Samsung has unveiled a tablet which can switch between the Windows 8 and Android operating systems. The Ativ Q has a 13.3in (33.8cm) screen that sits over a keyboard which can be folded out for typing or set to act as a stand. In addition it has a stylus. It comes just over a fortnight after Asus unveiled its own laptop-tablet hybrid which also runs both Microsoft and Google's systems. One analyst said he expected this to be a trend which other firms would follow.
"It's a very cost-effective way for manufacturers to offer extra value to consumers at a time when it's very hard to differentiate benefits from one device to another," said Chris Green, principal technology analyst at Davies Murphy Group. "You can tap into the industry-standard Windows productivity solutions, from Office to third-party programs, as well as all the mobile apps of Google's system. It's the logical next step." The Ativ Q runs off Intel's new Haswell chip and Samsung said it offered up to nine hours of battery life. It added that the device's screen had been designed to be bright enough to be used outside on a sunny day.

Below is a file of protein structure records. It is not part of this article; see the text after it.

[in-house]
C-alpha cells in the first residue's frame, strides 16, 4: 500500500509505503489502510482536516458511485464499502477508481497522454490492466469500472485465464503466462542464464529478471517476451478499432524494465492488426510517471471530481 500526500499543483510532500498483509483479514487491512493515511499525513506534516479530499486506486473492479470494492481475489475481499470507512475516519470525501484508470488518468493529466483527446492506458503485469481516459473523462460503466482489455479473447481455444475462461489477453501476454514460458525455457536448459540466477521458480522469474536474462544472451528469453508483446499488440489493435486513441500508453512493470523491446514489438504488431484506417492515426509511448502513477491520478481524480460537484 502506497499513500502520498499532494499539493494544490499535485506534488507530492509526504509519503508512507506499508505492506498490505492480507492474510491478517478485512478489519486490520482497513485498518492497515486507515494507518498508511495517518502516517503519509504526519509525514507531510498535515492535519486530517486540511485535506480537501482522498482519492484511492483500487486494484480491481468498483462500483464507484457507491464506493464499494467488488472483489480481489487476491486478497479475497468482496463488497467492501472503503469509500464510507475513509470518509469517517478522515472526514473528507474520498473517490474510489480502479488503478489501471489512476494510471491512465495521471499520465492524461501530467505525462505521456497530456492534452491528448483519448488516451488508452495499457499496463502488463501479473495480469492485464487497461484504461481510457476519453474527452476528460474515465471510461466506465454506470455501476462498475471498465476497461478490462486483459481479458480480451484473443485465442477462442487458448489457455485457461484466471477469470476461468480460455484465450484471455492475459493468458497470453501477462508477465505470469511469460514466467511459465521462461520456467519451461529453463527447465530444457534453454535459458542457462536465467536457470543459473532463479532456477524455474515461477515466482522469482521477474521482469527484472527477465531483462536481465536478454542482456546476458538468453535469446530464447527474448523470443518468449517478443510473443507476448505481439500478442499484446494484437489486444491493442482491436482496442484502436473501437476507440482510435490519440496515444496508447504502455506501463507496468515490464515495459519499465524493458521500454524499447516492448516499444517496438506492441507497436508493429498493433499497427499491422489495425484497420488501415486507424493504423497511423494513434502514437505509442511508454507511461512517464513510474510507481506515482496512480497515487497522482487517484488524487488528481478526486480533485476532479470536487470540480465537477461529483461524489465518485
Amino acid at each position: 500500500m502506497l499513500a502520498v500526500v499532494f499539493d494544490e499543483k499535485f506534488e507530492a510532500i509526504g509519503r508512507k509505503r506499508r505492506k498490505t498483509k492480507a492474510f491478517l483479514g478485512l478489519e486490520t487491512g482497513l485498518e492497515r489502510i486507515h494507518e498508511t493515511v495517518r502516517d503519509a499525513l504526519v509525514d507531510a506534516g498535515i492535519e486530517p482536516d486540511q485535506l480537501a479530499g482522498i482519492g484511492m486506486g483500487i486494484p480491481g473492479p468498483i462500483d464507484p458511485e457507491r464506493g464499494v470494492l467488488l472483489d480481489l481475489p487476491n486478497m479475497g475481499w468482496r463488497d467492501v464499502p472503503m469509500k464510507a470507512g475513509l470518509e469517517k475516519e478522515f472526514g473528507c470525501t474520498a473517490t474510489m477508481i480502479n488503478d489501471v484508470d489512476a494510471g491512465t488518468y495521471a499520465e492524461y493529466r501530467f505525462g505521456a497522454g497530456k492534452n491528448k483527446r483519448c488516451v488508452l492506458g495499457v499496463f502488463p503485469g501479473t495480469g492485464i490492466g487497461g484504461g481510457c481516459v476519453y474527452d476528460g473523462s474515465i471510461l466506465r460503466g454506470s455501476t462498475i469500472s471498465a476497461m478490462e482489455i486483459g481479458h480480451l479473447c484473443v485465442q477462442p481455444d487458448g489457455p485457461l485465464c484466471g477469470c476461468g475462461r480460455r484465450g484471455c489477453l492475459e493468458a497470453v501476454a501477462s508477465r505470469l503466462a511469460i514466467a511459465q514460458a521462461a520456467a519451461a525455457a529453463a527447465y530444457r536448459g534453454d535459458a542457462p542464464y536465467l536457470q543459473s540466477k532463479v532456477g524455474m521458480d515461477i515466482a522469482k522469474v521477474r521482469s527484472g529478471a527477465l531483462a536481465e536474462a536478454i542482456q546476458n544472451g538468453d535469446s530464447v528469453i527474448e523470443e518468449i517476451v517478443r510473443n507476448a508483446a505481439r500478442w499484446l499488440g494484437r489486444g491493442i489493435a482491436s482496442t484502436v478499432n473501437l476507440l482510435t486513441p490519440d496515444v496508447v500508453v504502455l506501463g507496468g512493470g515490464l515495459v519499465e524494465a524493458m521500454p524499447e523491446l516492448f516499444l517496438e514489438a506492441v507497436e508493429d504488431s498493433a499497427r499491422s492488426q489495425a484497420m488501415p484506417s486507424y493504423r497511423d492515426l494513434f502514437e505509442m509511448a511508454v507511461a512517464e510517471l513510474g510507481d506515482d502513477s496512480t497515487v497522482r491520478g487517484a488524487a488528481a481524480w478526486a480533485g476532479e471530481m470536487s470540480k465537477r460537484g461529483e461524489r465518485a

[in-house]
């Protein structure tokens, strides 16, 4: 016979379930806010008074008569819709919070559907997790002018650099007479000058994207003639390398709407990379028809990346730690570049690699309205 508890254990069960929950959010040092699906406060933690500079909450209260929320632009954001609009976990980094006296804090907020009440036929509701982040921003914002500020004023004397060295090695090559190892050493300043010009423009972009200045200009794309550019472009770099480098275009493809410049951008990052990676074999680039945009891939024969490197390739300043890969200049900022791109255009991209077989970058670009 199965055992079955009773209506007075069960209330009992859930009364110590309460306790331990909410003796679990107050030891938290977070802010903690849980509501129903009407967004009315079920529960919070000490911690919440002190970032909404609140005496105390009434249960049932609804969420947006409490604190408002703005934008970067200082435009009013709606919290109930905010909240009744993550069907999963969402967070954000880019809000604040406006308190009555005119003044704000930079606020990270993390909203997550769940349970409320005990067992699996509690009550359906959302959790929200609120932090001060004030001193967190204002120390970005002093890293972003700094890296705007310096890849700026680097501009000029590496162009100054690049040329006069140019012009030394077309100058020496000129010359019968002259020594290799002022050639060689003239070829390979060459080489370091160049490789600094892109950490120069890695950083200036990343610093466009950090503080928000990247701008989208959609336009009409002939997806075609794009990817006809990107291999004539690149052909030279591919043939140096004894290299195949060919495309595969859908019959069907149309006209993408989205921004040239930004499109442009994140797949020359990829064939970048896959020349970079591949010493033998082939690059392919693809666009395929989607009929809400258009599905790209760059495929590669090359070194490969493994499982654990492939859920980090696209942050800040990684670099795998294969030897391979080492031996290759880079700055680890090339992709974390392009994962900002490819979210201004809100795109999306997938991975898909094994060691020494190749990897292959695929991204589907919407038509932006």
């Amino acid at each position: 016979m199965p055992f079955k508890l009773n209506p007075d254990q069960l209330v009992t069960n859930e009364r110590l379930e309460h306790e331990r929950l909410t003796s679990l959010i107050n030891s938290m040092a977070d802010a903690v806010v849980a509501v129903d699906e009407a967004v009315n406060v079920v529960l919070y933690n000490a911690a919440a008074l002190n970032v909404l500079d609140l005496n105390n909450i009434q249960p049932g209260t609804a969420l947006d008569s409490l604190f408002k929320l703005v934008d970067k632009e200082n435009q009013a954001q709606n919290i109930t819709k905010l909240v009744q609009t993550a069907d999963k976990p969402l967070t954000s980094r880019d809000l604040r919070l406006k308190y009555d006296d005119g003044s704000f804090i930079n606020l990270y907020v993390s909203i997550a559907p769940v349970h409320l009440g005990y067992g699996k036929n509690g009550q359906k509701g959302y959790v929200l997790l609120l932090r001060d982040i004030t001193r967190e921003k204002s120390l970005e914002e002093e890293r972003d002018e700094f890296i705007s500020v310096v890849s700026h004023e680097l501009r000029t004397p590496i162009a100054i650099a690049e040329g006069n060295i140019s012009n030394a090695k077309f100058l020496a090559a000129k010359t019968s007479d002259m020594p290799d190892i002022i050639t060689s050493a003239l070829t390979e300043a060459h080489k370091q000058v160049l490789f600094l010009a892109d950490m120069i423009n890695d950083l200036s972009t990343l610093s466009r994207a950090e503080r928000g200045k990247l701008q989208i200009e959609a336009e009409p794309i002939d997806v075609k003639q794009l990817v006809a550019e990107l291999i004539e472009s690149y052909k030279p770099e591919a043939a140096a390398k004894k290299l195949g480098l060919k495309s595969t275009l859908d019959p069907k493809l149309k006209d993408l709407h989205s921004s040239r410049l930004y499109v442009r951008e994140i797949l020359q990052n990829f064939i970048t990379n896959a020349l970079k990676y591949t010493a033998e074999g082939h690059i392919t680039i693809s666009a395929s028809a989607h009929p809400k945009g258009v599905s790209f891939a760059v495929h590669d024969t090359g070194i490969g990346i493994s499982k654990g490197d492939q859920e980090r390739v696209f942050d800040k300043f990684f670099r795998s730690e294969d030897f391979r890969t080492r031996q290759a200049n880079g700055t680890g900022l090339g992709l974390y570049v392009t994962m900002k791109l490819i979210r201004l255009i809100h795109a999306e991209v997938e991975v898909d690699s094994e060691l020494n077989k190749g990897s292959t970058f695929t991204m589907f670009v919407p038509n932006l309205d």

The launch was announced at a press conference in London. Samsung also showed off another touchscreen computer, the Ativ Tab 3 which it described as the world's thinnest tablet to run the full Windows 8 system, as well as new PCs. Among the other announcements was the Galaxy NX, a camera which allows its lenses to be changed, runs off the Android system and supports 4G data transfers. It marks the firm's latest attempt to sell a device which offers higher quality images than the typical smartphone, but also allows pictures and video to be edited with apps and uploaded to the internet.
Samsung added an Android-powered interchangeable lens camera to its Galaxy line-up. It adds to a product line which also includes a handset featuring a 10x optical zoom. "The Galaxy NX camera looks impressive and is more likely to appeal to serious photographers than its S4 Zoom, which is quite a bulky smartphone because of the lens on the back," said Graeme Neill. "Samsung's main difference from its rival Apple is the sheer volume of products it brings to market. "It is really determined to be making a smartphone, tablet, camera and laptop for everybody, from those who want high-end devices to consumers on a budget."
The announcements come at a time when the South Korean firm's stock has come under pressure. They said they were worried its flagship Android device, the Galaxy S4, was not selling as well as they had previously predicted and raised concerns about rising competition from Chinese smart device makers.